THE HAMPTON MISSIVES
Byline: Nathan Cooper
NEW YORK — Living in a home designed by the late interiors guru Mark Hampton was a privilege reserved for a chosen few. Yet within the ranks of Burdens, Steinbergs and Kissingers, and among Hampton’s friends and family, the most coveted symbol of insider status was receiving one of Hampton’s watercolor greeting cards, which brimmed with the decorator’s effortless wit, taste and charm. Not unlike haute couture stationery, Hampton’s whimsical paintings were tailored to their recipients’ personalities and experiences, usually with quite a healthy dose of humor.
Now Duane Hampton, the decorator’s widow and longtime collaborator, has gathered 140 of these watercolors in “Mark Hampton: The Art of Friendship,” a book that offers entree into Hampton’s stylish world of letters.
“Mark had a wonderful way with his friends — calling them, checking in on them and always remembering things about them,” says Duane Hampton from the sumptuous beige living room of her Park Avenue apartment, “and his watercolors really grew out of that. It helped that he had a photographic memory.”
That memory led to snapshot renderings of everything from the Pantheon in Rome (which his daughter, Kate, had fallen in love with during her studies there) to Bill Blass’s stone house in Connecticut.
Hampton multitasked long before the computer buzzword was coined, simultaneously chatting on the phone, flipping through fabric swatches and painting a naughty little card. “Always doing a million things at once,” says Duane, “he would dip his brush in his drink rather than the water dish.” Given the necessary speed of watercoloring, the late decorator usually whipped up his diminutive masterpieces in as little as two hours.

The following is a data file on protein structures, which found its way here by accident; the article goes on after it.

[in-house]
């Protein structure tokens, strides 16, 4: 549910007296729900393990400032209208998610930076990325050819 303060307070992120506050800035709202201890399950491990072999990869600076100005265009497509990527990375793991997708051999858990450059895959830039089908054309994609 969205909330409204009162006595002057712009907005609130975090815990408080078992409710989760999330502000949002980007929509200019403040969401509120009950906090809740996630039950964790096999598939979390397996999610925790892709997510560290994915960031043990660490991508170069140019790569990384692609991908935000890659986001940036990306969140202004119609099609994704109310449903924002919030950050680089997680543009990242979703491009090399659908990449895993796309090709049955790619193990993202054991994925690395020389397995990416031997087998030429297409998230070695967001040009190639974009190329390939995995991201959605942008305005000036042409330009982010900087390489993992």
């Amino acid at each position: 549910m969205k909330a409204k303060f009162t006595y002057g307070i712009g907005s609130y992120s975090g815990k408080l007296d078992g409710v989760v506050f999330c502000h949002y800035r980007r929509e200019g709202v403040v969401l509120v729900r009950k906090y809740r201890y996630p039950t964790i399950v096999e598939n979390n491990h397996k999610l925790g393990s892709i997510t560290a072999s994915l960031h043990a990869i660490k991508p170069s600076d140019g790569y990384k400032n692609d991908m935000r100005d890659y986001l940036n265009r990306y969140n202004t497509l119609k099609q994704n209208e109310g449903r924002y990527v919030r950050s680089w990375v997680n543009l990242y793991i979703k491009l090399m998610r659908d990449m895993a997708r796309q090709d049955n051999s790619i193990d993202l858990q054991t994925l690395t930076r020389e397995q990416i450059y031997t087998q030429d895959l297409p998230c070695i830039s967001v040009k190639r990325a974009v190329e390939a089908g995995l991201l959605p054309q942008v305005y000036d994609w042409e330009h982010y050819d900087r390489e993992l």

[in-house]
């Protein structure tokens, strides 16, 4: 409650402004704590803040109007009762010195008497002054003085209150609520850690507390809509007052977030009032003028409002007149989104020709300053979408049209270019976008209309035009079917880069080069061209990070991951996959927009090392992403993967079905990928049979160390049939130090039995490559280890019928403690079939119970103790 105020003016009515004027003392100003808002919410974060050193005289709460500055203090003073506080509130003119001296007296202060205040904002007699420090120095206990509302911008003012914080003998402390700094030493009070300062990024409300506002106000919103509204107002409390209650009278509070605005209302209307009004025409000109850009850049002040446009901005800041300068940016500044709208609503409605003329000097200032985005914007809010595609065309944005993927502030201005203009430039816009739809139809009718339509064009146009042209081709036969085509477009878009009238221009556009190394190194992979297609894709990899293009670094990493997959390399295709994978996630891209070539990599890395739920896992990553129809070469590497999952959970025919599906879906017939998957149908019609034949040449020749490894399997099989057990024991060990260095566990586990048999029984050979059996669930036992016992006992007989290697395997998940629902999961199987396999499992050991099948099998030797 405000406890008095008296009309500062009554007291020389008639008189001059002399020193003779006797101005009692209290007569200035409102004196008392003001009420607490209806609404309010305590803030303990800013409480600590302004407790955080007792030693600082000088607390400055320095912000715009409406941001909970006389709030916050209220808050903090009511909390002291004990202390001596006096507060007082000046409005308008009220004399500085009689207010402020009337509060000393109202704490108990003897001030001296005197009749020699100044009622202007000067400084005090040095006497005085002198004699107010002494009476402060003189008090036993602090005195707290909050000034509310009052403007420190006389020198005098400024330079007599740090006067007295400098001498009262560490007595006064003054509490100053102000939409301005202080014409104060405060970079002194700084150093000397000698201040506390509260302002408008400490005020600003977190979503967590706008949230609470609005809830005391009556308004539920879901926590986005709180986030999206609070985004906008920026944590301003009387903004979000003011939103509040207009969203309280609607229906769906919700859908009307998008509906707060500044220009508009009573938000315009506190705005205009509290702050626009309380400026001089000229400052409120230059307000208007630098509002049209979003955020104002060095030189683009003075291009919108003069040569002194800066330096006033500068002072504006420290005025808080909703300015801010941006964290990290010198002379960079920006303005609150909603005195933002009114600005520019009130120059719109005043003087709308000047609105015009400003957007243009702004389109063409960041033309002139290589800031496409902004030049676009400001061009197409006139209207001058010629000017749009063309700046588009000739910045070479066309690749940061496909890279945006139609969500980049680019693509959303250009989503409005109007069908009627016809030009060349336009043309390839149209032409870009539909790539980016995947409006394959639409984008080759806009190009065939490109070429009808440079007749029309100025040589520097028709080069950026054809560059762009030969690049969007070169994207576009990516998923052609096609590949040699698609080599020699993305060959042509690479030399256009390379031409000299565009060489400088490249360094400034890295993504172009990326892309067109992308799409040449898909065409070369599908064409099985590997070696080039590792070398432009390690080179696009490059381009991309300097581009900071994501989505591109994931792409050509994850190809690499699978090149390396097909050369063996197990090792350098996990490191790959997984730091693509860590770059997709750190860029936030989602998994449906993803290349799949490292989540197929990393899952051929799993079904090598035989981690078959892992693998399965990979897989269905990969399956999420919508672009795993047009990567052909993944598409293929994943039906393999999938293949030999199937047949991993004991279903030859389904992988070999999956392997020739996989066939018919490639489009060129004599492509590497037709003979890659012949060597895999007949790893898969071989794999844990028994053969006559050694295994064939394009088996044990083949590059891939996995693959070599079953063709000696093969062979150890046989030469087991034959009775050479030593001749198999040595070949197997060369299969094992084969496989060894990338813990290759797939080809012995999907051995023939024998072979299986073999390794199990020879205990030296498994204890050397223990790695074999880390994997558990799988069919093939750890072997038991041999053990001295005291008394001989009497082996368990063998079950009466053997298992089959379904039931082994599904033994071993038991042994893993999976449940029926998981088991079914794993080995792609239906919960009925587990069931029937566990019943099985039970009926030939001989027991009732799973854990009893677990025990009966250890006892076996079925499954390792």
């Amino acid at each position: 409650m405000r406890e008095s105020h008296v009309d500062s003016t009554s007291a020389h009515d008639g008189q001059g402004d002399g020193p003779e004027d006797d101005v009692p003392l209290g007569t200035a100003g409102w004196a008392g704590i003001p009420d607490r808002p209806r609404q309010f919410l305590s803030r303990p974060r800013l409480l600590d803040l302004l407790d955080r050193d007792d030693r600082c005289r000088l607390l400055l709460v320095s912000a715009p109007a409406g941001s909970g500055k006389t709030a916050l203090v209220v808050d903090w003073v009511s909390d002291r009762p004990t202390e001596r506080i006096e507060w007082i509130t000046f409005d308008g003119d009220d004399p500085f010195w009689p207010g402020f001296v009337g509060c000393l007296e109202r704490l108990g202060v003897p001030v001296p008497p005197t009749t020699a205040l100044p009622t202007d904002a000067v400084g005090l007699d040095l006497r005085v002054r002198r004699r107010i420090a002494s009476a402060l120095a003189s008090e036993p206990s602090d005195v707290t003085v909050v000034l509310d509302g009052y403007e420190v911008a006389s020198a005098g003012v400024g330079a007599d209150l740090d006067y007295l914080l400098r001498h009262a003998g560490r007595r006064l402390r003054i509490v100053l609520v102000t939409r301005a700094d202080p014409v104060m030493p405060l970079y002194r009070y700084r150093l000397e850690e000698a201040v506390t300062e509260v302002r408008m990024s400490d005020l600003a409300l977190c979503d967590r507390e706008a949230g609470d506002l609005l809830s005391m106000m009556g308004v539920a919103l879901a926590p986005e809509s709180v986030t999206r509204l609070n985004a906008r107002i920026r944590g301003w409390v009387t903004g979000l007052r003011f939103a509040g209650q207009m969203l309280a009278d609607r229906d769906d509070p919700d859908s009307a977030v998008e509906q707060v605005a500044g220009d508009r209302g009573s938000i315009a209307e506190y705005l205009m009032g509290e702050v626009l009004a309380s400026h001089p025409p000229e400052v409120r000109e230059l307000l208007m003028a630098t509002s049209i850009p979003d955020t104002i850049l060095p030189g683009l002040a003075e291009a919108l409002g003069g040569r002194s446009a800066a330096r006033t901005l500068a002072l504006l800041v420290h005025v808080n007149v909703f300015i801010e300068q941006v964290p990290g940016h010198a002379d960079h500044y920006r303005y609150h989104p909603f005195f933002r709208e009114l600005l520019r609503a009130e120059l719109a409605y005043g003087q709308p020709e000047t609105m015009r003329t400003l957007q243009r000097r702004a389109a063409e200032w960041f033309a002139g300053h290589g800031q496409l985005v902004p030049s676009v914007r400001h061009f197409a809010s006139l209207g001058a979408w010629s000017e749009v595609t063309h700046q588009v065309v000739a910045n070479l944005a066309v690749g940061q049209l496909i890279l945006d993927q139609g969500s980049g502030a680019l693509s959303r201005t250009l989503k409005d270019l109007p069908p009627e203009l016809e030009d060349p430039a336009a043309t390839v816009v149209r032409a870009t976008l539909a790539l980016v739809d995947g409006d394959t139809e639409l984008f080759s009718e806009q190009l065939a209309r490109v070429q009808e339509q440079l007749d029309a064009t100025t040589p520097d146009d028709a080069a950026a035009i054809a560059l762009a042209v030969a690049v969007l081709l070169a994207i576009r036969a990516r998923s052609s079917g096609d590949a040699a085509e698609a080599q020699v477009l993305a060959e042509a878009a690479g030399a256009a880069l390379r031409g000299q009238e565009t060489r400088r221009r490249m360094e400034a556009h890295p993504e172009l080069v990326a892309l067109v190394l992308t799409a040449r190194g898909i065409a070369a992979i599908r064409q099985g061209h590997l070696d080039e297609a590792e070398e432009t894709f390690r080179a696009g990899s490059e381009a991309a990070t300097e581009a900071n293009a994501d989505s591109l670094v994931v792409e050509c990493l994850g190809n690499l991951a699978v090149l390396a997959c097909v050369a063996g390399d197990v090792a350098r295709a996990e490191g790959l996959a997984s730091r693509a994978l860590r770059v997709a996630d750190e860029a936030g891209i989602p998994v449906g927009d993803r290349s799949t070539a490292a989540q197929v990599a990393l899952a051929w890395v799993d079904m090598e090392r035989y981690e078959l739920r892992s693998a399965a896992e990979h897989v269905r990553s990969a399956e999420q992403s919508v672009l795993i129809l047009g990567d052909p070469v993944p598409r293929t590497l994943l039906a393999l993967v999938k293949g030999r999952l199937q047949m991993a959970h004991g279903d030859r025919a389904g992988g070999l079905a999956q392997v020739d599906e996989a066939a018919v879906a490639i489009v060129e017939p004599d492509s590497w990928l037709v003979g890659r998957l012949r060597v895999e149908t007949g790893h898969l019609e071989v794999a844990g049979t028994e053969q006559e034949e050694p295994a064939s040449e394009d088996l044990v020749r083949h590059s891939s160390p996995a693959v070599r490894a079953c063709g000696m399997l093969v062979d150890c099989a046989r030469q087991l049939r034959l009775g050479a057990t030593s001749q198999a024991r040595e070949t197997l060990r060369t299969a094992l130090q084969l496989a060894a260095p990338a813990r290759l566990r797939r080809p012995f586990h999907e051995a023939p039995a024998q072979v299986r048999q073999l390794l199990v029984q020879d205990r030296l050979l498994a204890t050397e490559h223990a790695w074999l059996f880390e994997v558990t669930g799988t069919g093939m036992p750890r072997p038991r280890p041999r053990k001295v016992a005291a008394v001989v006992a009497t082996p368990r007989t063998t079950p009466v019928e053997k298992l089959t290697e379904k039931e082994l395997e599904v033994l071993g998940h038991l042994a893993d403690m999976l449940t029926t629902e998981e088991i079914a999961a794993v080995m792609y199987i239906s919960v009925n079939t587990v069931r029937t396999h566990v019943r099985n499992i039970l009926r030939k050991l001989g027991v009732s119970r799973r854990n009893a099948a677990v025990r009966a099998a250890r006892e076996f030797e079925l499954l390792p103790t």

Naturally, Duane was the subject and recipient of several of her husband’s most vibrant and whimsical efforts. A trip to India produced a likeness of her perched yoga-style in a pagoda, deep in meditation. “Of course, I was really just peering into my gorgeous new Indian ring,” she admits. Another shows a range of her favorite evening gowns, circa 1980, including classic looks by Oscar de la Renta, Blass, Halston and Yves Saint Laurent — all rendered as paper dolls.
She has spent the last two years assembling “The Art of Friendship,” which spun out of two posthumous exhibitions of her husband’s watercolors. “The most exciting thing in the world is getting your own Library of Congress number,” she says. She is also issuing reproductions of the cards themselves — which figured heavily in the Hampton family’s own gift-giving rituals — in time for the holidays.
A group of Duane’s friends, including Mica Ertegun, Louise Grunwald and Bill Blass, will toast her new book at the Morgan Library tonight. These are the people who not only delighted in Mark Hampton’s cards through the years but have also lent their prized watercolors to the pages of “The Art of Friendship.”
“There is one that was left out,” Duane confides. “I actually think it was in the layout of the book and my daughter suggested we leave it out. It was called, ‘Debbie Does Munich’ — which was for Annette de la Renta. She’d just been on a trip to Germany.”